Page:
Deaths from drug overdoses in the United States reached an all-time high over the course of a 12-month period at the height of the coronavirus pandemic, according to federal data. An educational pamphlet and samples of naloxone, a drug used to counter the effects of opiate overdose, are displayed at a news conference at the fire station in Taunton, Mass. A recent surge in heroin overdoses in Taunton has shed light on an epidemic that has plagued the state and nation. (AP Photo/Elise Amendola) Elise Amendola
Drug overdose deaths hit record high during pandemic 12-month period
Elizabeth Faddis October 13, 10:27 PM October 13, 10:27 PM
Deaths from drug overdoses in the United States reached an all-time high over the course of a 12-month period at the height of the coronavirus pandemic, according to federal data.
The Centers for Disease Control and Prevention released a report Wednesday, with provisional data showing that over the course of a 12-month period ending in March 2021, the number of deaths from drug overdoses reached a high of 96,779.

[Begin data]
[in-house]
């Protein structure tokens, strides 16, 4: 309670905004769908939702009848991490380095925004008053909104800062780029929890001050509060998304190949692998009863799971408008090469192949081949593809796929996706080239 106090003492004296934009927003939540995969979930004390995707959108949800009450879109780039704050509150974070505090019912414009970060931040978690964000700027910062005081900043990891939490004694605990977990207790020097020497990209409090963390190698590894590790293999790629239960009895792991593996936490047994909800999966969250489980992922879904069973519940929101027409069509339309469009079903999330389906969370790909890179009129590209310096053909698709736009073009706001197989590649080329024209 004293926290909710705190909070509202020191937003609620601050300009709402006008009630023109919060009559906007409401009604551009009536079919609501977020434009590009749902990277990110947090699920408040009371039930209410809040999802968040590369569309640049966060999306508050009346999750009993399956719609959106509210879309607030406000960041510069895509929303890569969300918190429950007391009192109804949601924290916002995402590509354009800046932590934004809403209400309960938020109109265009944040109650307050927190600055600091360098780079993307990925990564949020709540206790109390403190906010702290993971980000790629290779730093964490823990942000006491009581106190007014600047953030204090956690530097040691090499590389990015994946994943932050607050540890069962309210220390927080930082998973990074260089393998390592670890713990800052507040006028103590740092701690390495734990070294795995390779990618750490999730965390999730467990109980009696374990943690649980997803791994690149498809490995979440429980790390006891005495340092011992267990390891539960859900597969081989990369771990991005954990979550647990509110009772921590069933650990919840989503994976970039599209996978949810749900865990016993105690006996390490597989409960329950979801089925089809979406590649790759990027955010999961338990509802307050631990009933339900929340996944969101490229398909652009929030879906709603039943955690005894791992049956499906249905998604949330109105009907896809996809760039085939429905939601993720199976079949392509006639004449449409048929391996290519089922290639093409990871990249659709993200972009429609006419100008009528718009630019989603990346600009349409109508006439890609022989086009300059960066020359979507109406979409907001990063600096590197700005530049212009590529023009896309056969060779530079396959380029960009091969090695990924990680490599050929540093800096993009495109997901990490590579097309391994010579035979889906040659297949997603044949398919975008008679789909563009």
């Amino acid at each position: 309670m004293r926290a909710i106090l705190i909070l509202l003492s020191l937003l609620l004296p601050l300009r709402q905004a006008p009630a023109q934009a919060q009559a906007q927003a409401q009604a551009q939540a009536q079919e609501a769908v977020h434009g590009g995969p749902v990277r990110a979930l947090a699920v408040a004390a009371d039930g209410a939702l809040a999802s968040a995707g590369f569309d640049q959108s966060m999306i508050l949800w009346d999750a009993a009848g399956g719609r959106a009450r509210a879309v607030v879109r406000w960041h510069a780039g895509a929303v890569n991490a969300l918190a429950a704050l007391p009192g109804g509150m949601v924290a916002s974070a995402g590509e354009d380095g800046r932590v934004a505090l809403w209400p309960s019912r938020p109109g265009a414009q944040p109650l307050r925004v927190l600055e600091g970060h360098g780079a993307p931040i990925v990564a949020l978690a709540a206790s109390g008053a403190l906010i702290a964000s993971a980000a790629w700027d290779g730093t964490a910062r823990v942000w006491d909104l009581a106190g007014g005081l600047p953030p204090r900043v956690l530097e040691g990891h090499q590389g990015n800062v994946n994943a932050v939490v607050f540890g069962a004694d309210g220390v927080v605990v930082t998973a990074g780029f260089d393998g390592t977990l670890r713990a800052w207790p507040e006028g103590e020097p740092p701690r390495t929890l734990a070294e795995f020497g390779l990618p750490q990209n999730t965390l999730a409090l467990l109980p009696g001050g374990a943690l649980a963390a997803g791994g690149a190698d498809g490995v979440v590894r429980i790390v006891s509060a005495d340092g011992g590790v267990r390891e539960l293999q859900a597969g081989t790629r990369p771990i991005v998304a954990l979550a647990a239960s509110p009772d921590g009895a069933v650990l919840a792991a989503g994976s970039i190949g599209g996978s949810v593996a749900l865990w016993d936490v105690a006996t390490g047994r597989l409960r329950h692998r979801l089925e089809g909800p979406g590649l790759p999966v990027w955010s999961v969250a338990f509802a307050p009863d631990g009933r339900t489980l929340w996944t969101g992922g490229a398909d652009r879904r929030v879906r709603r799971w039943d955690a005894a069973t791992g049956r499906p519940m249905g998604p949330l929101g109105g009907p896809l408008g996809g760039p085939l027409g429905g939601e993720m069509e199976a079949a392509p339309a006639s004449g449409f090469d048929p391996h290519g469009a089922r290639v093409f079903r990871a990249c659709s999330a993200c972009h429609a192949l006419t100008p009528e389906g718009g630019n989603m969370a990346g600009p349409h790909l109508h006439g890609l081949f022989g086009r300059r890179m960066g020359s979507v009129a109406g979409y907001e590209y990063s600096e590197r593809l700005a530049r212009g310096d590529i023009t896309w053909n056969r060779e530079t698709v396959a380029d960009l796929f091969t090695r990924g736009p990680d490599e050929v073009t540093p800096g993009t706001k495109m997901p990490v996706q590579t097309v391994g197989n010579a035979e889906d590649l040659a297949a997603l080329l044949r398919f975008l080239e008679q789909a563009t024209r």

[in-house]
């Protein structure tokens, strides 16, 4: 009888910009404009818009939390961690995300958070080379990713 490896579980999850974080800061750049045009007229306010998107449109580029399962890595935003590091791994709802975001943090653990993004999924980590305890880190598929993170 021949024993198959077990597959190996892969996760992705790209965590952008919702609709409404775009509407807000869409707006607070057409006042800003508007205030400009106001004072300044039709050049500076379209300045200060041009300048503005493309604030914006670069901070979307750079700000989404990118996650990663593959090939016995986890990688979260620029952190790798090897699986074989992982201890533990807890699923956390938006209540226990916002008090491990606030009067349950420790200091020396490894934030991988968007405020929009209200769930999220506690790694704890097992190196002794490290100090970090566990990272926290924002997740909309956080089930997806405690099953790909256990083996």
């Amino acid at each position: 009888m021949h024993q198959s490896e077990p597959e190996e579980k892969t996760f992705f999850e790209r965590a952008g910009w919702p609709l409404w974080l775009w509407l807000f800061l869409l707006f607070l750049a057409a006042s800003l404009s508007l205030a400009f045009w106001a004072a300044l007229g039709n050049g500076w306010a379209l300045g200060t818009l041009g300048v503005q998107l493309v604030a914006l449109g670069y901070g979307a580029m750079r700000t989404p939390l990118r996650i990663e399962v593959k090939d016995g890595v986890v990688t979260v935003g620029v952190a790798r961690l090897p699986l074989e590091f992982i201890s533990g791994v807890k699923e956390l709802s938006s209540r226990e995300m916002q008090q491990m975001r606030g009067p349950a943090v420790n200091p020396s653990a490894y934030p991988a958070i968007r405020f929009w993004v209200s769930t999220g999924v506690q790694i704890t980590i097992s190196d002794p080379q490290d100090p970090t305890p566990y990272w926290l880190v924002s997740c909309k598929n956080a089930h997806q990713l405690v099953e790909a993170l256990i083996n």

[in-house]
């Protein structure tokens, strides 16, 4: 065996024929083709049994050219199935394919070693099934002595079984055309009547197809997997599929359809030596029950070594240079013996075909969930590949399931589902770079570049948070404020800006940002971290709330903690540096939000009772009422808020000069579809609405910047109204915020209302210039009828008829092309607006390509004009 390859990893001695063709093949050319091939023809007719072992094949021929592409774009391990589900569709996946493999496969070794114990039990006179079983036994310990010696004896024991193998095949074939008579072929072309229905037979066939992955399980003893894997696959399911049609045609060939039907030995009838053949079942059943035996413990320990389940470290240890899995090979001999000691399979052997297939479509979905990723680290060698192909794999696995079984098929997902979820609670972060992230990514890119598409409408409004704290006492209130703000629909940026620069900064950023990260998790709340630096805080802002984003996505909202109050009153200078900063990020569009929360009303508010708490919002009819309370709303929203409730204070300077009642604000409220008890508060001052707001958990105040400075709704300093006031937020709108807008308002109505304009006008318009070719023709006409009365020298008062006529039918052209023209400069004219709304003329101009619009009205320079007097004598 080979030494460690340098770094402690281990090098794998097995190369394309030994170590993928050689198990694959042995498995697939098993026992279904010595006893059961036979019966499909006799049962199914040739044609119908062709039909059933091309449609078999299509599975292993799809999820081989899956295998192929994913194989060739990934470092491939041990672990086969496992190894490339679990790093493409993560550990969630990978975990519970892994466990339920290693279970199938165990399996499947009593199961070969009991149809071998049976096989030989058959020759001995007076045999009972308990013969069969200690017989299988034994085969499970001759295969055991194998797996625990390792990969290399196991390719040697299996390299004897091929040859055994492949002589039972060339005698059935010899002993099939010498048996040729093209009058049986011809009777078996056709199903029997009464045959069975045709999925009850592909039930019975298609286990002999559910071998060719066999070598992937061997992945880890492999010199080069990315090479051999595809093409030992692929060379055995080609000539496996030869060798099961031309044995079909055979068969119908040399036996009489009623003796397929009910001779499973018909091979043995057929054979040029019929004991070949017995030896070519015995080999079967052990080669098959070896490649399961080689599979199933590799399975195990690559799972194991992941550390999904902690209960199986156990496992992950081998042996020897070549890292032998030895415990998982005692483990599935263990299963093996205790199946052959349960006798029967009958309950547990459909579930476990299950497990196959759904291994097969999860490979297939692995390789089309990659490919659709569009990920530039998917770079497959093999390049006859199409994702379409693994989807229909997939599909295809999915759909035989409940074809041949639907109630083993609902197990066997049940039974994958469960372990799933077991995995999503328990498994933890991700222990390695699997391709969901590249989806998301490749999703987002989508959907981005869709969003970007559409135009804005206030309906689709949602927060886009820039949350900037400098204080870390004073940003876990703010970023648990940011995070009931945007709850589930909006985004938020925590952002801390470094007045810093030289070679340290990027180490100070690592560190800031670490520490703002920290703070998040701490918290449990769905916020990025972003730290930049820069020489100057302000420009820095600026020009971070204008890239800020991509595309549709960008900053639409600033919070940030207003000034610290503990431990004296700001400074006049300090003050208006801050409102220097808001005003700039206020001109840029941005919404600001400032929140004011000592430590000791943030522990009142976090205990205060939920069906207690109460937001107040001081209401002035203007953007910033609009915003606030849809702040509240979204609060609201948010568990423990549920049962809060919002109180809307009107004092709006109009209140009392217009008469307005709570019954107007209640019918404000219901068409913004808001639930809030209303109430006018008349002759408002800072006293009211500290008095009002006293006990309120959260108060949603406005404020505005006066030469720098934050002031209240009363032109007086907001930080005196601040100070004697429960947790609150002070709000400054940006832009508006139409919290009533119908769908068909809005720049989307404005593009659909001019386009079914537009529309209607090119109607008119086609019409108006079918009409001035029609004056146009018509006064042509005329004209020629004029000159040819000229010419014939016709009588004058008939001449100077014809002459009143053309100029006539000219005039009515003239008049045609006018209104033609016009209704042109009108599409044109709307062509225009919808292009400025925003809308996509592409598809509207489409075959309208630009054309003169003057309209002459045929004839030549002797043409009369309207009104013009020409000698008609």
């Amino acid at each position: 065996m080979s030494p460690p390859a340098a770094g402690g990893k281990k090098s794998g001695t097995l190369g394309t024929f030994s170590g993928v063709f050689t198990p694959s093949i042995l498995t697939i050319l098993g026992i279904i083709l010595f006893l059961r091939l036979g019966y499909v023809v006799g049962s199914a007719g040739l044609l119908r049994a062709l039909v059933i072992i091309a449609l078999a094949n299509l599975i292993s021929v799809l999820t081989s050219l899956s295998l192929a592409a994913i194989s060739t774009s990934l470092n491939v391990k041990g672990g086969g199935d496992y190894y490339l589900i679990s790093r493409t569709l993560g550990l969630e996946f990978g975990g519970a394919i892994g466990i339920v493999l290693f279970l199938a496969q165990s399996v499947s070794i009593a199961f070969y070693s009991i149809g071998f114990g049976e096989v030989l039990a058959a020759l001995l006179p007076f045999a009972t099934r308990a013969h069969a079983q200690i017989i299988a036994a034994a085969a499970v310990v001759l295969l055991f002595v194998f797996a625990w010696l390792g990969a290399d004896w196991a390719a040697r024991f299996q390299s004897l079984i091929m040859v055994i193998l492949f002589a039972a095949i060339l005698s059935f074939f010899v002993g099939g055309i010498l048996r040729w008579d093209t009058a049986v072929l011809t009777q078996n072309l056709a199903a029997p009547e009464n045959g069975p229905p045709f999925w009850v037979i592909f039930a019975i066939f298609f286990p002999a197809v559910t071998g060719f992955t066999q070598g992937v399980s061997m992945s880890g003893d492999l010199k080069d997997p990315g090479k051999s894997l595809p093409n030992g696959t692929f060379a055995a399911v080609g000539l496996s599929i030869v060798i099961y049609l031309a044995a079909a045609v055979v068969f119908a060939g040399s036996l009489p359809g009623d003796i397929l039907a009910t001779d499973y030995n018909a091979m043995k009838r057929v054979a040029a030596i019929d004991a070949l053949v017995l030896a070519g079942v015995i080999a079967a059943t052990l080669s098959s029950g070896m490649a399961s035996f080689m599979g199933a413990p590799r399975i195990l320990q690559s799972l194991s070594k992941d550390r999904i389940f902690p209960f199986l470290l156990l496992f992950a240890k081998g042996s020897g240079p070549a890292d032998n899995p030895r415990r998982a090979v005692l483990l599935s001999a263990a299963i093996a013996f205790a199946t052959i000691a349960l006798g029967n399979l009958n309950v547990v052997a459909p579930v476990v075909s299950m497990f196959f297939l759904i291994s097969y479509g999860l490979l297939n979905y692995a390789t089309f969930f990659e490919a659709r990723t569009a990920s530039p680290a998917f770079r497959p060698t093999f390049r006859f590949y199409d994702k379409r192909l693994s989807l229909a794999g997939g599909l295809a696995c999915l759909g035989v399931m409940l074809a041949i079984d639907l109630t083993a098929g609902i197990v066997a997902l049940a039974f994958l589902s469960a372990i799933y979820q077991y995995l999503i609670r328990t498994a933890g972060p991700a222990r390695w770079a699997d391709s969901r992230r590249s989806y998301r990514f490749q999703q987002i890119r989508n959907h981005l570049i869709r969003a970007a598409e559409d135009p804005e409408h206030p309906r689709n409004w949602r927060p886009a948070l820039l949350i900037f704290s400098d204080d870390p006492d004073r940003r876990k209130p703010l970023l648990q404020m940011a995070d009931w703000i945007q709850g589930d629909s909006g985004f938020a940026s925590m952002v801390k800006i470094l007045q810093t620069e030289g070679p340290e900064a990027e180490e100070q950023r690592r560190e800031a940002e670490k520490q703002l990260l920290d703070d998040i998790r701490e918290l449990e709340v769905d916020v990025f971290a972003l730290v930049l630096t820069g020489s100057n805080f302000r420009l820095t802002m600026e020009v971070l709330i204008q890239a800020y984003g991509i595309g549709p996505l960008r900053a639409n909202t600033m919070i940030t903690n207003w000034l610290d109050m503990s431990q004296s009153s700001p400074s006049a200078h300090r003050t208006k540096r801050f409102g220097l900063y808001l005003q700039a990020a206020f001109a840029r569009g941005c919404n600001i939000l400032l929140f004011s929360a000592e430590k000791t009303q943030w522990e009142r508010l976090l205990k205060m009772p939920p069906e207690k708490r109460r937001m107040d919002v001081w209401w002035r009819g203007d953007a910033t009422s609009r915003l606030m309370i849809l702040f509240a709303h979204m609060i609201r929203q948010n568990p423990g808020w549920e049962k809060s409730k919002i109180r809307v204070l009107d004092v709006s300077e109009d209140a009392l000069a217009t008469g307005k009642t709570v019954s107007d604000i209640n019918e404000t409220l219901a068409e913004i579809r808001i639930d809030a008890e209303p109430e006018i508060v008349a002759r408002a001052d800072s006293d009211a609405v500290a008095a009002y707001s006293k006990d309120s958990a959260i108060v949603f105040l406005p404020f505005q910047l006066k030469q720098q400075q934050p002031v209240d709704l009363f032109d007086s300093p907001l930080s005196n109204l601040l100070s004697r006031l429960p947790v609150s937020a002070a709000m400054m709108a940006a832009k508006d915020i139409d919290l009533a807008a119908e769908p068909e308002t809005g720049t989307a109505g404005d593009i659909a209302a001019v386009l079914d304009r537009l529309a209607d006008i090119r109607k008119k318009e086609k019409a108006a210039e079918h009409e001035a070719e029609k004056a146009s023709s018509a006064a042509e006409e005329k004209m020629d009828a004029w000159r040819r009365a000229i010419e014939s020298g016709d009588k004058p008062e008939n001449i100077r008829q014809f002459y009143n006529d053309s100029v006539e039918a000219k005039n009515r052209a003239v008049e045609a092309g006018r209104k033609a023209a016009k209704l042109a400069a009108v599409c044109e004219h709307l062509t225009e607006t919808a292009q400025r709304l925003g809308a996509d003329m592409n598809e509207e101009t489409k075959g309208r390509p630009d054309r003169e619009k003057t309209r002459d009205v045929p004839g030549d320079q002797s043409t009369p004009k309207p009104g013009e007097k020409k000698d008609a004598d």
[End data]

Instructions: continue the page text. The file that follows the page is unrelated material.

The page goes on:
This rise in drug-related deaths marks a roughly 30% jump over a year that occurred at the height of the pandemic amid lockdowns, Axios reported.
Though the majority of the states experienced a rise in deaths from drug overdoses, South Dakota, New Jersey, and New Hampshire recorded a drop in deaths during the 12 months, according to the data.
In July, the National Center for Health Statistics reported drug overdose deaths had spiked to a record of 93,000 during 2020, signifying a 30% spike in drug-related deaths from the previous year. This amount, combined with the already recorded 841,000 deaths between 1999 and 2019, brought the total of lives lost due to drug overdoses to more than 900,000, according to CDC data.
The Biden administration issued a press release in May, calling for additional funding to combat addiction amid the record levels of drug overdoses in the U.S.
Regina LaBelle, the acting director of the National Drug Control Policy, said in the statement that President Joe Biden‘s call to increase funding for substance abuse prevention and treatment came at a time when the country “urgently” needed to “implement evidence-based policy priorities” to tackle the overdose epidemic plaguing the country.
Nevada recently reported seeing a 55% increase in opioid overdoses, accounting for 788 deaths during 2020.
Amid a rise in drug usage, federal law enforcement agencies have continued to tackle the networking and sale of opioid drugs in the U.S., with the Drug Enforcement Agency releasing a statement on Sept. 27 warning about fake prescription medications containing methamphetamine and fentanyl.
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